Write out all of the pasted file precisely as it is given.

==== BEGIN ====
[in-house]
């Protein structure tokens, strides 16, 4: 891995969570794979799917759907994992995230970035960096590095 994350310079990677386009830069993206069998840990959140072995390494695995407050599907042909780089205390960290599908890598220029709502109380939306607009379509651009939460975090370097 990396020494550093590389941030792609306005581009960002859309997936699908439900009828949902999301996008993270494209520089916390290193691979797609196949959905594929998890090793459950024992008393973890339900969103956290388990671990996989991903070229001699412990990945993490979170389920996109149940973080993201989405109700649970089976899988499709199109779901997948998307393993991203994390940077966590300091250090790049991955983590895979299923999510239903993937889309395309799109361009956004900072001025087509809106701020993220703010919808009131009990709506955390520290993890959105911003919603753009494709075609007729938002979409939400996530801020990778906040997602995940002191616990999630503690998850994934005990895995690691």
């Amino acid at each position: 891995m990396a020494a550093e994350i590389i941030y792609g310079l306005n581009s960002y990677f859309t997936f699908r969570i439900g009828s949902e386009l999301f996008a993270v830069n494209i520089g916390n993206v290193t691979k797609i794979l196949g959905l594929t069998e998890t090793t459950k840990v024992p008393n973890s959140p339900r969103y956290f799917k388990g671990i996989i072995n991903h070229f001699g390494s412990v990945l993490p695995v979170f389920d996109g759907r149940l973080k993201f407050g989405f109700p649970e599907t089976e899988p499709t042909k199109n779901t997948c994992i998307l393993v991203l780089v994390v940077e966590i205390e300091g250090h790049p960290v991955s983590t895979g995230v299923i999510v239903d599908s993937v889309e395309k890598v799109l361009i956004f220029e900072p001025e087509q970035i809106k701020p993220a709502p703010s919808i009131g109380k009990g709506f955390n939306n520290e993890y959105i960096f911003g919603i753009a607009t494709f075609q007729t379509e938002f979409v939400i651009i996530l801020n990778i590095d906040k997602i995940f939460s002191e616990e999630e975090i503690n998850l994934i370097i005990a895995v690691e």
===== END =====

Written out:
[in-house]
């Protein structure tokens, strides 16, 4: 891995969570794979799917759907994992995230970035960096590095 994350310079990677386009830069993206069998840990959140072995390494695995407050599907042909780089205390960290599908890598220029709502109380939306607009379509651009939460975090370097 990396020494550093590389941030792609306005581009960002859309997936699908439900009828949902999301996008993270494209520089916390290193691979797609196949959905594929998890090793459950024992008393973890339900969103956290388990671990996989991903070229001699412990990945993490979170389920996109149940973080993201989405109700649970089976899988499709199109779901997948998307393993991203994390940077966590300091250090790049991955983590895979299923999510239903993937889309395309799109361009956004900072001025087509809106701020993220703010919808009131009990709506955390520290993890959105911003919603753009494709075609007729938002979409939400996530801020990778906040997602995940002191616990999630503690998850994934005990895995690691």
């Amino acid at each position: 891995m990396a020494a550093e994350i590389i941030y792609g310079l306005n581009s960002y990677f859309t997936f699908r969570i439900g009828s949902e386009l999301f996008a993270v830069n494209i520089g916390n993206v290193t691979k797609i794979l196949g959905l594929t069998e998890t090793t459950k840990v024992p008393n973890s959140p339900r969103y956290f799917k388990g671990i996989i072995n991903h070229f001699g390494s412990v990945l993490p695995v979170f389920d996109g759907r149940l973080k993201f407050g989405f109700p649970e599907t089976e899988p499709t042909k199109n779901t997948c994992i998307l393993v991203l780089v994390v940077e966590i205390e300091g250090h790049p960290v991955s983590t895979g995230v299923i999510v239903d599908s993937v889309e395309k890598v799109l361009i956004f220029e900072p001025e087509q970035i809106k701020p993220a709502p703010s919808i009131g109380k009990g709506f955390n939306n520290e993890y959105i960096f911003g919603i753009a607009t494709f075609q007729t379509e938002f979409v939400i651009i996530l801020n990778i590095d906040k997602i995940f939460s002191e616990e999630e975090i503690n998850l994934i370097i005990a895995v690691e």